If a guide offers you services you don't feel comfortable taking, then don't even contemplate visiting where that guide's offering to take you. Were Froon and Kremers somehow uncomfortable with the idea of the full package tour and overnight ranch stay from the part time tour guide who met them on campus the day before those girls headed out alone? Were those girls worried he might do something to them which would be somehow worse than their actual fate?

Sure, I believe Lisanne Froon was noble in dying, and no doubt she and Kris Kremer were BFFs to the end, but that hardly disqualifies them for a Darwin Award by getting themselves into that situation in the first place. The tour guide they refused on 31 May could have saved their lives.

Down in Florida, I wouldn't even wander off the road into a palmetto thicket. Snowbirds stupid enough and ignorant enough to go barefoot on Florida grass, walk into palmetto thickets, or not shuffle their feet under the sand into Atlantic or Gulf waters deserve to get nailed by fire ants, rattlesnakes and stingrays. Go right ahead...the gene pool will be better for it!
 
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Mat Cauthon

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I spent a lot of time around the Ochil Hills when I was growing up and all it took was a bad fog, or a serious rain and you could be trapped or lost. When we did sponsored walks up there, they were fastidious that you stayed on the trails.

Only city kids and idiots think it's easy to keep your bearings in an environment like that. Some of the side walks had been barred for access, but people still walked them because they were quiet and beautiful. But there were rock falls, collapsing paths, and plenty of places to die if you didn't know your way around.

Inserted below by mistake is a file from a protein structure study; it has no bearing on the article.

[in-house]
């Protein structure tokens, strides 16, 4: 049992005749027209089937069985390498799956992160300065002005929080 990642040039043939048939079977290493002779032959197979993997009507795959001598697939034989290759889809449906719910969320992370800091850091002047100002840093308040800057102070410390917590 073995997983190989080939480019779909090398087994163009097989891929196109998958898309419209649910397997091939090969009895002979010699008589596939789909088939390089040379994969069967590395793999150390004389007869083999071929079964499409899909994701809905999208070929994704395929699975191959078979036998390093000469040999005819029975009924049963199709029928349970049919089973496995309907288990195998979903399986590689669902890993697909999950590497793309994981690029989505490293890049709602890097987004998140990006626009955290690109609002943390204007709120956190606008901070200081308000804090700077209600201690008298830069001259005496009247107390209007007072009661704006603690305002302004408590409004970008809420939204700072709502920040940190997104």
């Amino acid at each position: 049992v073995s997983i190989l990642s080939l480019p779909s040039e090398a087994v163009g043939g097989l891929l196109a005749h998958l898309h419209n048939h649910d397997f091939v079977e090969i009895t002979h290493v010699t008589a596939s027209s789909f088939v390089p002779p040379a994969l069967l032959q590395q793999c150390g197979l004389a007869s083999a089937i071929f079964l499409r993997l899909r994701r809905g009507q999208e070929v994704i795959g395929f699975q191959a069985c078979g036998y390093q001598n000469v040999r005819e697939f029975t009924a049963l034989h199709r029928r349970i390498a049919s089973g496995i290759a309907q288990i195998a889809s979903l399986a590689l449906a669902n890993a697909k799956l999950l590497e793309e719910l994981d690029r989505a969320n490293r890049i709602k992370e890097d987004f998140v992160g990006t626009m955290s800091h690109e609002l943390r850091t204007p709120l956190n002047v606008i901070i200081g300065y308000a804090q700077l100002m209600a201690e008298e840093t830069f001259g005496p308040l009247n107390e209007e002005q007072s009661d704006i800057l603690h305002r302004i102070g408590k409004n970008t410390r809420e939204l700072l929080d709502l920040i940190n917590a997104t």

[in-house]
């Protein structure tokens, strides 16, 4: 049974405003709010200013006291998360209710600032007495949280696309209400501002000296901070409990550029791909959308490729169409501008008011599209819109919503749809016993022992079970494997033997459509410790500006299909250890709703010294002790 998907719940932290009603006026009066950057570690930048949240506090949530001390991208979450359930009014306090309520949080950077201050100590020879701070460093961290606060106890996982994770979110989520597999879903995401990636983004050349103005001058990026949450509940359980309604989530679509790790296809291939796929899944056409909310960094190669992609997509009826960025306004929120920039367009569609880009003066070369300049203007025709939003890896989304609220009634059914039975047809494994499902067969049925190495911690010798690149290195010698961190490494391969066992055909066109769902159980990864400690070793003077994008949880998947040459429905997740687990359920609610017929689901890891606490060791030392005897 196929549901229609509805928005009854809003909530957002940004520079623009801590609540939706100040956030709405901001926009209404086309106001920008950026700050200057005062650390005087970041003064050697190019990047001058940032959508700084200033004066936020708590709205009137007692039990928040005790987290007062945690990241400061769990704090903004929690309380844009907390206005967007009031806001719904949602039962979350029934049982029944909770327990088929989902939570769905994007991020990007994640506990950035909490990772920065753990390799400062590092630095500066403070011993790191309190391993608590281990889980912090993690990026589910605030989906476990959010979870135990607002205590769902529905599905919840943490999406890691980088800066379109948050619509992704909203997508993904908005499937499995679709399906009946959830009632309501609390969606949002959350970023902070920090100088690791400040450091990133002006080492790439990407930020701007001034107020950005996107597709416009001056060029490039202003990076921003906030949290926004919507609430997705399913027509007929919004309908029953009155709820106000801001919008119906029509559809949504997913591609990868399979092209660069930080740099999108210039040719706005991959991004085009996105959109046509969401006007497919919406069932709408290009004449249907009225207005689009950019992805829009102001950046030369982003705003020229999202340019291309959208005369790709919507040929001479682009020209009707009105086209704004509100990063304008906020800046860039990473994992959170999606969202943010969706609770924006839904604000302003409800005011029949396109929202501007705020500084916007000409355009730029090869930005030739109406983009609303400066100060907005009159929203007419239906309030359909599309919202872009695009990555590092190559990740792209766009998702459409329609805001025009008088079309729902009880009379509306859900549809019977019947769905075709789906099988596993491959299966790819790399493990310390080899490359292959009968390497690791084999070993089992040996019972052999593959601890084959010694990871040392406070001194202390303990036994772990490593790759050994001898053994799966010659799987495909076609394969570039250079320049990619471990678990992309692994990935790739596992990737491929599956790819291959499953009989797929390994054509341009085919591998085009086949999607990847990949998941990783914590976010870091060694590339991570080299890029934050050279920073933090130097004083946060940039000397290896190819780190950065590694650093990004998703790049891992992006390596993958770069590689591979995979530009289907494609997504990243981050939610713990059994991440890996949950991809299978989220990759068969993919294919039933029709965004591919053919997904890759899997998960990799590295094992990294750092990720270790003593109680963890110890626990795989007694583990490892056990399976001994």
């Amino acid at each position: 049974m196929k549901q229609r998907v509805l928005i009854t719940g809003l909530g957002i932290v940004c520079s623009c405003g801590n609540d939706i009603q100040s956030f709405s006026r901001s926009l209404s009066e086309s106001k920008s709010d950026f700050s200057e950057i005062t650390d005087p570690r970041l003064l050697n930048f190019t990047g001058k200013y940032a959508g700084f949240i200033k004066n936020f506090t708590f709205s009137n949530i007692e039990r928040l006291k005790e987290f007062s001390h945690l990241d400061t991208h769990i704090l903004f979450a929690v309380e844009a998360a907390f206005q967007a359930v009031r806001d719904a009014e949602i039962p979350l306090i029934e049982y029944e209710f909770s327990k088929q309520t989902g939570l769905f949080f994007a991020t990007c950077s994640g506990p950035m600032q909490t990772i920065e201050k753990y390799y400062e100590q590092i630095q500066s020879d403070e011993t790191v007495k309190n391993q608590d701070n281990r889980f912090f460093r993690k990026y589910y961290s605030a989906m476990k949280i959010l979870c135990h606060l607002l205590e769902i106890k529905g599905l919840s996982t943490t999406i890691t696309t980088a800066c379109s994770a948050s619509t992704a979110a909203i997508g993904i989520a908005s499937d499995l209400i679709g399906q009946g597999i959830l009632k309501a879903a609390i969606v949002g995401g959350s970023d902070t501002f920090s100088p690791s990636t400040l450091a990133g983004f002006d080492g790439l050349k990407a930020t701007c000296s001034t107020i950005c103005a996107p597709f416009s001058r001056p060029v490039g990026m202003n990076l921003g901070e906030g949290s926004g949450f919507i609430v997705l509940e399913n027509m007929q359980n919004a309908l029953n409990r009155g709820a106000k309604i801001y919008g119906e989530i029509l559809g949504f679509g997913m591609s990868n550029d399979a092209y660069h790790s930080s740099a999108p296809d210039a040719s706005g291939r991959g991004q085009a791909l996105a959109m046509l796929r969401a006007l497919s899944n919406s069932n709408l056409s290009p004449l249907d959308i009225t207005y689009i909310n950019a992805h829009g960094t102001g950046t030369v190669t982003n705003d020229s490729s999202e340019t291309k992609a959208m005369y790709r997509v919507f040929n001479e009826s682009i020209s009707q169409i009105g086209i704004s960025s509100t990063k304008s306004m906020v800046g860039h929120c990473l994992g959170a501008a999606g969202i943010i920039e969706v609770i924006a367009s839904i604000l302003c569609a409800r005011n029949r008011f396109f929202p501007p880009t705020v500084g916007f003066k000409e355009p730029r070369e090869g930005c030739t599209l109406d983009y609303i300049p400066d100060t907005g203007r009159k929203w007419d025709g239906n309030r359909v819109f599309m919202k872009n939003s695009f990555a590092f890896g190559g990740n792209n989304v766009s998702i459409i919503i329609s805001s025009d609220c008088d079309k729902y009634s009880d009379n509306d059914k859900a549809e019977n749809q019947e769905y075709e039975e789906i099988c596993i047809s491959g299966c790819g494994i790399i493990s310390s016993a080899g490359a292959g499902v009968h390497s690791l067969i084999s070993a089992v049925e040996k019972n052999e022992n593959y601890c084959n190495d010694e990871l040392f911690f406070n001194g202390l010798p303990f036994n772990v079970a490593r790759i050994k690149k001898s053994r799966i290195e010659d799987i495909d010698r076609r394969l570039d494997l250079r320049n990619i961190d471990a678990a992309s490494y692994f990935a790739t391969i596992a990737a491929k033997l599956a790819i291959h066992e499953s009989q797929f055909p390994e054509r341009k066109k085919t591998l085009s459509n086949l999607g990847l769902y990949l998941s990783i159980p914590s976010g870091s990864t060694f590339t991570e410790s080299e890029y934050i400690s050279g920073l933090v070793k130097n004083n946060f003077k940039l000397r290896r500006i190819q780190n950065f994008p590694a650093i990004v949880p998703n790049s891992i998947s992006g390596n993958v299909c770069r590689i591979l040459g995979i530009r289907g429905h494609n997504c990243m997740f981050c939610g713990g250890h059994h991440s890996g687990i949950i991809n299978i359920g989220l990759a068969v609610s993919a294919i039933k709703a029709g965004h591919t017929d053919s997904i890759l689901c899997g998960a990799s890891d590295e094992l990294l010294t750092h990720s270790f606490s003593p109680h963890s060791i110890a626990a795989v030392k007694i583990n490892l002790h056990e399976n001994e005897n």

Yeah mate, exactly. I go walking up the Ochils quite often actually, either that or Kilsyth Hills/ Campsies. I also go on two/three day treks to the more remote parts of Skye and Inner Hebrides quite often.

You wouldn't believe the idiots you meet up these places without anything like the correct clothing and equipment. I make a point of telling them "you're going to die up here". They usually laugh until they see I'm being serious.

You need to have respect and a sense of fear for nature, especially in remote areas. It's a viscious cunt that will fuck you up as soon as you make a mistake.
 

Duo

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You know, when I was a kid, EVERYBODY knew the story of Hansel and Gretel by heart. Does anybody else under the age of 97 even have a clue who the Brothers Grimm or Rudyard Kipling were anymore? FORESTS and JUNGLES can be DANGEROUS!!!! (Ditto mountains.)
 
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Masters

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I would fashion flares out of mud and kiwi fruit.
They needed to create a makeshift compass by placing a twig on a leaf and putting the leaf on water. Then they needed to scratch rocks together to make a fire. Use the smoke as a signal and the fire to cook rats.
Survival was possible was it not for a presence of something hunting them throughout the night . Thats what made them fall to their deaths.
The flash was use over 70 times in the dark. What got them so spooked...
 

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One to watch

CHB WORLD CHAMPION 2018
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They needed to create a makeshift compass by placing a twig on a leaf and putting the leaf on water. Then they needed to scratch rocks together to make a fire. Use the smoke as a signal and the fire to cook rats.